Current and aspiring business professionals can complete the online BBA with a Marketing and Management or Finance concentration. Students have the flexibility to complete the program at their own pace, part-time. Depending upon eligibility for transfer credit and Prior Learning Assessment (PLA) credits, which can be awarded for life/work experience, transfer students may complete the program part-time in three years, taking two courses per semester.

REQUIREMENT CREDITS
Foundation Requirements 44
Business Core 29
Concentration 24
Open Electives 23
Total Credits 120

Foundation Courses (44 credits)

Students may transfer some or all of these credits into the program.

ENG 110 Composition 3 credits
ENG 120 Critical Writing 4 credits
ENG 201 Writing in the Disciplines 3 credits
COM 200 Public Speaking 3 credits
MAT 104 Finite Mathematics 3 credits
MAT 117 Elementary Statistics 4 credits
ECO 105 Macroeconomics 3 credits
ECO 106 Microeconomics 3 credits
Lab Science 4 credits
TS 105 Comp. for Human Empowerment (Civic Engagement) 4 credits
Second Language or Culture 6 credits
ECO or MAT 200/300 3 credits

Online Seminar (1 credit)

This two-week course is designed to prepare students to effectively participate in an asynchronous learning environment. You will receive an introduction to Blackboard, the software Pace University uses to deliver courses for this online program, and will learn essential Internet concepts. There are usually several sections of this course available prior to the start of each semester, and you must successfully complete one of these sessions during the first two weeks of the semester.

Business Core (29 credits)

This interdisciplinary course will introduce students to the functions of business and their interrelationships. Students will work in teams to run simulated companies. Development of business writing and speaking, presentation and data analysis skills will be emphasized. BUS 101 is required as part of the Business Core for all business majors (with the exception of Public Accounting majors). Transfer students and continuing Pace non-business students who have completed 45 credits or more at the time of their admission or change of major to a Lubin program will be exempt from BUS 101.
This course gives students a broad view of accounting’s role in satisfying society’s needs for information and its function in business, government, and the non-profit sector. Students gain an understanding of the multifaceted nature of the accounting profession including its history, ethics, public responsibilities, and international dimensions. Students learn from a user-oriented perspective about the accounting cycle, the nature of financial statements and the process for preparing them, and the use of accounting information as a basis for decision making.
A study of the fundamental managerial accounting concepts and techniques that aid in management decision-making, performance evaluation, planning and controlling operations. The emphasis is on the use of accounting data as a management tool rather than on the techniques of data accumulation. The course deals with such topics as cost behavior patterns, budgeting and cost-volume-profit relationships. Quantitative methods applicable to managerial accounting are studied.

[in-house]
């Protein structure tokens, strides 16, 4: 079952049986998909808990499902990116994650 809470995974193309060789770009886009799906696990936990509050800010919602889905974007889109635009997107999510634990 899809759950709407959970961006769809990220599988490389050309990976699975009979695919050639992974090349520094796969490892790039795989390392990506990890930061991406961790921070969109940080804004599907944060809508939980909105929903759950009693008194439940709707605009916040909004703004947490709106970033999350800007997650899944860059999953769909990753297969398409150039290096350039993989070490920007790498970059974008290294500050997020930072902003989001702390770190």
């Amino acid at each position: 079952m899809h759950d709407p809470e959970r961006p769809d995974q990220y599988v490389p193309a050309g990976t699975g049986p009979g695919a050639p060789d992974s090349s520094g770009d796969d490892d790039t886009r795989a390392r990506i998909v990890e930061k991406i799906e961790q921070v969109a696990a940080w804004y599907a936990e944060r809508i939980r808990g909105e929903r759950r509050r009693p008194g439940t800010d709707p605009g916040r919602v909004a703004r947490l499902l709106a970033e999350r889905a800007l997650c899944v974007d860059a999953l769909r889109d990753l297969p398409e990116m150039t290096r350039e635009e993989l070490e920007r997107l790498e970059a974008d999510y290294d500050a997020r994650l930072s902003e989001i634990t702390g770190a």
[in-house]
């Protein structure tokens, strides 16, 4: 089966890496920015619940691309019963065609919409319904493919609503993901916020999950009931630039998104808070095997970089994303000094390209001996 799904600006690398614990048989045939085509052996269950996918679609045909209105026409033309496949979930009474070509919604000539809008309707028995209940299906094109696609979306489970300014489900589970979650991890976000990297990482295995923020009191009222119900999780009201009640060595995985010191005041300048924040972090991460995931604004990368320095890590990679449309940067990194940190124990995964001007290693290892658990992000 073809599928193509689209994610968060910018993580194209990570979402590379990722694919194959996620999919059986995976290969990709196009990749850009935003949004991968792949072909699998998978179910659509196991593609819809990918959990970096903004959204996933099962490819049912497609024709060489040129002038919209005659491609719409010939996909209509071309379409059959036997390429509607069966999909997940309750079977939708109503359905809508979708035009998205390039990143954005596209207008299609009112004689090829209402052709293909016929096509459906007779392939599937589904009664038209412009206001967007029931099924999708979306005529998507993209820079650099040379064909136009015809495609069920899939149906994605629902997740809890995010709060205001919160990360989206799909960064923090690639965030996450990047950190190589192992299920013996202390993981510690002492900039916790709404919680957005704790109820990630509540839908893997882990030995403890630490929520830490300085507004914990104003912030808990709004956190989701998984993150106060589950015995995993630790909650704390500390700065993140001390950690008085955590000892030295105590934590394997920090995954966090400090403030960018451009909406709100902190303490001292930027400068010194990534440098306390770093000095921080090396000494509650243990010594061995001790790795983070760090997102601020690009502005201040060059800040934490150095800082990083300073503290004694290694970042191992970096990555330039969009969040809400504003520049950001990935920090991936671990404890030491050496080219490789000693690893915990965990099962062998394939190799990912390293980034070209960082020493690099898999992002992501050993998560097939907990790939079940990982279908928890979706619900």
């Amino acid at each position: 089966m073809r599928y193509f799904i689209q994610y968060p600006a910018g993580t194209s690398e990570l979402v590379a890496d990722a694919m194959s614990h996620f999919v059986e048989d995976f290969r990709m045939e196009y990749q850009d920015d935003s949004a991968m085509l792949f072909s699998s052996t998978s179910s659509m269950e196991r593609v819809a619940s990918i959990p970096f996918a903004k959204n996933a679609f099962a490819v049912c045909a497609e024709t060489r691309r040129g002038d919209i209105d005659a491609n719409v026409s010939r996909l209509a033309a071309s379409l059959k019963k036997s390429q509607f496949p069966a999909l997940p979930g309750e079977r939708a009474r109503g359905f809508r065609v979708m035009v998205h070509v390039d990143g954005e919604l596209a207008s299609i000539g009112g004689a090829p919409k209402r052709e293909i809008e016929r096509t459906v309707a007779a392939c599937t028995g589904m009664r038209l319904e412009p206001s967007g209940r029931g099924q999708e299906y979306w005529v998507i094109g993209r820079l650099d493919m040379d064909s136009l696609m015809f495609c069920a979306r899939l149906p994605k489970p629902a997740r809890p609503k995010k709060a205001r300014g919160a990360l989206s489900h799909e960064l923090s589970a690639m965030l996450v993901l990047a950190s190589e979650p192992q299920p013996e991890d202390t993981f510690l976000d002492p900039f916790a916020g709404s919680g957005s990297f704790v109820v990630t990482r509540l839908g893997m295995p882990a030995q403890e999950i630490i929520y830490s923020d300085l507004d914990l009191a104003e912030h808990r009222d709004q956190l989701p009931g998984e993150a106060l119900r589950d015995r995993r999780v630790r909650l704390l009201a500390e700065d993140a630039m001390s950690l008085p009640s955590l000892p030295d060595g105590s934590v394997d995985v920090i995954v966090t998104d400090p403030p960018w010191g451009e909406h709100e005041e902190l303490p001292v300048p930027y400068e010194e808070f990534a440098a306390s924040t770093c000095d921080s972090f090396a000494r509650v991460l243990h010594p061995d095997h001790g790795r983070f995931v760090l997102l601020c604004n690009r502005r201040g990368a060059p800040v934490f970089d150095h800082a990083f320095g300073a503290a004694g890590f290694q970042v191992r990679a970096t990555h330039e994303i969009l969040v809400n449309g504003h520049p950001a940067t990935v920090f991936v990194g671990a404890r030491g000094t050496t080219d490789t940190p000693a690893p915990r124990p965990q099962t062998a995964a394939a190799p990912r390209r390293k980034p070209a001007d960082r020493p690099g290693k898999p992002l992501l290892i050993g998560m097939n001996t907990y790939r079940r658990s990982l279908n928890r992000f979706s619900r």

An introduction to the nature and sources of law; the role of ethics in the legal system; the law of torts and crimes; the law of contracts; and real and personal property law.
Introduction to the complex and dynamic field of marketing and its systems. This course examines marketing’s place in the firm and in society. Considered and analyzed are marketing research and strategies for product development, pricing, physical distribution and promotion, including personal selling, advertising, sales promotion and public relations.
This course examines basic managerial functions of planning, organizing, motivating, leading, and controlling. Emphasis is also given to the behavior of individual and groups within organizations.
This course introduces students to the financial decisions facing the manager. Topics include: financial analysis of the firm’s current and future financial condition; efficient management of the firm’s assets; sources of short and long-term financing; introduction to financial theory, including valuation, capital budgeting, leverage, capital structure and the timing of financial decisions.
This course acquaints the student with the business analytics: use of data and quantitative models to aid in business decision making. The course covers all three major areas of analytics: descriptive, predictive and prescriptive. In addition, students will learn tools for effective project management. The topics include descriptive statistics, pivot table, data visualization, regression, forecasting, linear optimization, Monte Carlo simulation, and project scheduling. Emphasis is on (1) data analysis and modeling of business problems, (2), implementation of the models on Microsoft Excel, and (3) interpretation and effective communication of the results.
This is an advanced course in management and should be taken as a capstone course during the student’s senior year. Utilizing the case approach and an Internet-based business simulation, the student will be required to apply all the concepts of management, accounting, production, marketing, economics, and finance. The course covers a large number of companies engaged in a wide variety of strategic activities. Emphasis is placed on policy formulation, top management decision-making, and the integration of corporate, business-unit and department strategy programs.

Marketing and Management Concentration (24 credits)

Taking an interactive approach, this course deals with people in business enterprises and attempts to familiarize students with organizational relations including superior-subordinate relations, formal and informal group interactions; interpersonal and inter-group conflict; cooperation, discipline, motivation, authority, job satisfaction, communications and change.
This course identifies areas of similarities and differences in terms of cultures and sub-cultures, legal, political, and social systems, as well as economic order. The effect of environmental factors on multinational business operations is explored. Special attention is given to the opportunities and problems which different environments afford management of international business.